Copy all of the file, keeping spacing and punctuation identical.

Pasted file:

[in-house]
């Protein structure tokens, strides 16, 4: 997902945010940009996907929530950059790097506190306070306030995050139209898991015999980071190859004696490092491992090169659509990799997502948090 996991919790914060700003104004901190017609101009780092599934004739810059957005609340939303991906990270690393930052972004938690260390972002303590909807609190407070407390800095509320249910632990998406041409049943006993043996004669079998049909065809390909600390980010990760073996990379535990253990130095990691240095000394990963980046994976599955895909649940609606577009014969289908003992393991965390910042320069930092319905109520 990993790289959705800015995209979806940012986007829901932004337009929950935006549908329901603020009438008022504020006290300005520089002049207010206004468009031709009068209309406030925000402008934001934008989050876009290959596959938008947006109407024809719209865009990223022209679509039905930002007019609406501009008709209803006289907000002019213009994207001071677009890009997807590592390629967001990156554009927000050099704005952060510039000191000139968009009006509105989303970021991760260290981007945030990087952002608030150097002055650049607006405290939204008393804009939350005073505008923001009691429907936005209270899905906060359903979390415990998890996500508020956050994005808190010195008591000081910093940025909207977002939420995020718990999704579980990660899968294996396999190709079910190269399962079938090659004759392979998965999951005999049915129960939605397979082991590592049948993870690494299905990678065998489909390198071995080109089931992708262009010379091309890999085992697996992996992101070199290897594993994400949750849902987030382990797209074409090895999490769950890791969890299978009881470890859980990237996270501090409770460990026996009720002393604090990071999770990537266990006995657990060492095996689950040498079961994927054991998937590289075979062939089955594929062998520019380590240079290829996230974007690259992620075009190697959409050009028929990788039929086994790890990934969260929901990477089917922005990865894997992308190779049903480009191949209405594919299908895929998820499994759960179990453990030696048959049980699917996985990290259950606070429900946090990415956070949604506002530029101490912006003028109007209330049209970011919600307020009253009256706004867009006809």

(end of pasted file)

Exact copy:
[in-house]
């Protein structure tokens, strides 16, 4: 997902945010940009996907929530950059790097506190306070306030995050139209898991015999980071190859004696490092491992090169659509990799997502948090 996991919790914060700003104004901190017609101009780092599934004739810059957005609340939303991906990270690393930052972004938690260390972002303590909807609190407070407390800095509320249910632990998406041409049943006993043996004669079998049909065809390909600390980010990760073996990379535990253990130095990691240095000394990963980046994976599955895909649940609606577009014969289908003992393991965390910042320069930092319905109520 990993790289959705800015995209979806940012986007829901932004337009929950935006549908329901603020009438008022504020006290300005520089002049207010206004468009031709009068209309406030925000402008934001934008989050876009290959596959938008947006109407024809719209865009990223022209679509039905930002007019609406501009008709209803006289907000002019213009994207001071677009890009997807590592390629967001990156554009927000050099704005952060510039000191000139968009009006509105989303970021991760260290981007945030990087952002608030150097002055650049607006405290939204008393804009939350005073505008923001009691429907936005209270899905906060359903979390415990998890996500508020956050994005808190010195008591000081910093940025909207977002939420995020718990999704579980990660899968294996396999190709079910190269399962079938090659004759392979998965999951005999049915129960939605397979082991590592049948993870690494299905990678065998489909390198071995080109089931992708262009010379091309890999085992697996992996992101070199290897594993994400949750849902987030382990797209074409090895999490769950890791969890299978009881470890859980990237996270501090409770460990026996009720002393604090990071999770990537266990006995657990060492095996689950040498079961994927054991998937590289075979062939089955594929062998520019380590240079290829996230974007690259992620075009190697959409050009028929990788039929086994790890990934969260929901990477089917922005990865894997992308190779049903480009191949209405594919299908895929998820499994759960179990453990030696048959049980699917996985990290259950606070429900946090990415956070949604506002530029101490912006003028109007209330049209970011919600307020009253009256706004867009006809």